Saturday, April 12, 2008

Ilocano living

Nestled in the lowlands of Currimao, Ilocos Norte,
is Sitio Remedios, the brainchild of Dr Joven Cuanang,
renowned neurologist and director of St. Luke’s Medical Center.
On a seaside property inherited from his mother, Dr. Cuanang
has attempted to recreate a Filipino colonial town, evoking
the Spanish “cuadricula” complete with church ( Paoay in
miniature) , seven elegant ancestral homes of local elite framing
the town plaza. He bought houses from all over Ikocos Norte,
had them dismantled systematically with each piece carefully
numbered, transported and transplanted to his kingdom
by the sea, where these inland structures were never meant to be.

Monsoon rains alternating with scorching sun ,
deteriorates even the sturdiest of building materials.
But we know that whatever is not destroyed by climate is
ravaged by fire, earthquakes, volcanic eruptions or by man’s
own actions and inactions, sheer ignorance and crass
commercial greed. With all that in mind, Dr. Joven Cuanang
boldly carried on with his vision for Sitio Remedios.
The houses have names, indicating their provenance—
Piddig, Bacarra, Dingras and bahay na bato; the admittedly
composite ones, the bahay retazo, are called radrillo, puraw
and pasuquin. Because all the houses were gathered in

Ilocos Norte, there is a subtle architectural harmony quite
pleasing to the eye. A perfect host, Dr. Cuanang serves
authentic Ilocano food and has many amusing stories about how
Sitio Remedios was built. He regrets that an ancient Sampaloc
had to be sacrificed to give the plaza a perspective of the sea.
It is not square and is cobbled with what look like gigantic
river pebbles but are slabs of natural stone from a nearby quarry.

Apparently, these had to be laid out twice because the first
batch of workers knew nothing about stone, so quarry men had to
be recruited to redo the work. It was child’s play for them,
Dr. Cauanang laughed, because they had the “feel”, not unlike
the Ilocano carpenters , mostly unschooled, whose instinctive
“feel” helped them put together the ancestral houses jig saw in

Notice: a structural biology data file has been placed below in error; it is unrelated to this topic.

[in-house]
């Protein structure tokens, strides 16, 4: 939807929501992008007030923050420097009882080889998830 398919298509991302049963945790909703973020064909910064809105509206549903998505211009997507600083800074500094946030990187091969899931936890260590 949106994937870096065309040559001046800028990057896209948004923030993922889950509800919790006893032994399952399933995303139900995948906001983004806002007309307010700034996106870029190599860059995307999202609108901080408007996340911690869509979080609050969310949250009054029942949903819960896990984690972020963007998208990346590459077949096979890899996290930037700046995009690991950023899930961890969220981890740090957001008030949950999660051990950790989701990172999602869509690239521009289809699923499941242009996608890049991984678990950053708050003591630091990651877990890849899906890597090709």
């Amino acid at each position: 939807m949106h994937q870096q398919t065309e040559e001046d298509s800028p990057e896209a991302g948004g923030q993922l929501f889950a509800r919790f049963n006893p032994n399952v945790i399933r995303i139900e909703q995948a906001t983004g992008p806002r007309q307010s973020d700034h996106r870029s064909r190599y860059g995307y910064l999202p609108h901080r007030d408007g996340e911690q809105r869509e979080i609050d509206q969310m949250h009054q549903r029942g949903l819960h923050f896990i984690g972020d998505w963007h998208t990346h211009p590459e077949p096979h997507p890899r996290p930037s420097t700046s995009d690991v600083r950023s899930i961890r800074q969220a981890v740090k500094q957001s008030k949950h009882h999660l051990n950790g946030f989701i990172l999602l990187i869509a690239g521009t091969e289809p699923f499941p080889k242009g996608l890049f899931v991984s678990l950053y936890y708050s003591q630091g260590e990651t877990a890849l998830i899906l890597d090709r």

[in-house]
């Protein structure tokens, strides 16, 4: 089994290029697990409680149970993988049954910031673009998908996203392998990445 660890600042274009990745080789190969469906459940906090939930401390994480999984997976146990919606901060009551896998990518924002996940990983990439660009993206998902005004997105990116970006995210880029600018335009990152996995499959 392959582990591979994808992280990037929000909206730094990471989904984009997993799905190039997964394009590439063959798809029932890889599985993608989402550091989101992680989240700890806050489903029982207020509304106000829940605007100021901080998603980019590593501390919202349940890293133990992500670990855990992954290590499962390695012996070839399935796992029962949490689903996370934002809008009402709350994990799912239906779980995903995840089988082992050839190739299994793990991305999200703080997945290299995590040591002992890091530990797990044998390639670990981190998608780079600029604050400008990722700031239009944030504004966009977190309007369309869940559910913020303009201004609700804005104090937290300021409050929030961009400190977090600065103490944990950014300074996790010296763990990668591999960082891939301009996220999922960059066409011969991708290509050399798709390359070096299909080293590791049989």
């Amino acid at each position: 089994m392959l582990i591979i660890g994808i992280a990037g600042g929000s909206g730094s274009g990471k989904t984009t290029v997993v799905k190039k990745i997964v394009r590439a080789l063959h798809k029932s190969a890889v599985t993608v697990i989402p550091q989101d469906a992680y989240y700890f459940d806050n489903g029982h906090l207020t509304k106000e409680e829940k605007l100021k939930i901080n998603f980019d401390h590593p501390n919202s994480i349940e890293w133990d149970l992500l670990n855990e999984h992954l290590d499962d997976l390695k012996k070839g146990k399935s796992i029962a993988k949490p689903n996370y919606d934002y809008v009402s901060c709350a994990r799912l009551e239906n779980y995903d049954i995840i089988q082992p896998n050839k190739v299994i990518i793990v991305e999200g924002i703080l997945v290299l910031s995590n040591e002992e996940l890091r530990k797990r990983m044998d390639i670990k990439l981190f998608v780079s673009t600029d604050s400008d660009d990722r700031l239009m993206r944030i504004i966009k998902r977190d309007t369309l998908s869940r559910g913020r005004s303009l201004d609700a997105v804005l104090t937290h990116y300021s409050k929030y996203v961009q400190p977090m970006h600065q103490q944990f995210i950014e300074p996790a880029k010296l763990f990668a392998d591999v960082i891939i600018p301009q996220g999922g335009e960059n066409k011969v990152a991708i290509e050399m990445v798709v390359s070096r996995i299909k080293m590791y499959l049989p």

a wink of an eye. They did not need “as built” plans to reassemble
the Bacarat, Piddig and Dingras houses ,but for some reason,
Dr. Cuanang asked Arch. Rex HofileƱa, an Ilongo, to design
the three bahay retazo.

Sitio Remedios is not meant to be a theme park but
is reminiscent of Nayong Pilipino which had a hint of authenticity.
To enjoy Sitio Remedios, forget the amenities you left behind in the
big city, relish how the Ilocos sun burns your skin, marvel at the
botanical splendor around you and learn the names of the flowers and
plants that Dra. Cuanang himself selected and planted. Feast your eyes
on the incredible architectural details of the Piddig, Bacarat and
Dingras houses and imagine how our forbears invented and created
those embroidered eaves, fitted wooden plans, those coquettish
barandillas and carved wall decorations.

The view from the miniature Paoay church is an alluring expanse
of aquamarine sea that turns to a vivid coral at sunset. There is a
modern infinity pool that blends with the sea, a stark white lighthouse
with an open but shaded tower, breezy enough for a delicious siesta.
On the opposite end, an Asian spa is hidden beneath luxuriant fruit
trees, palms and all manner of fragrant, aromatic vines. Done in
pebbles, paletada and grass, there are massage and meditation rooms.

The houses in Sitio Remedios are pricey (specially the
Bahay na Bato where I spent a night) but the point is for one
family to occupy a house and savor how life was in the days
of Artemio Ricarte and Juan Luna.

1 comment:

abe urmeneta said...

A very excellently crafted essay (I'm thinking E. B. White) about Ilocano living. Being an Ilocano myself, it makes me want to go back to my roots and once again be essentially Ilocano. Thanks, Mrs. Araneta.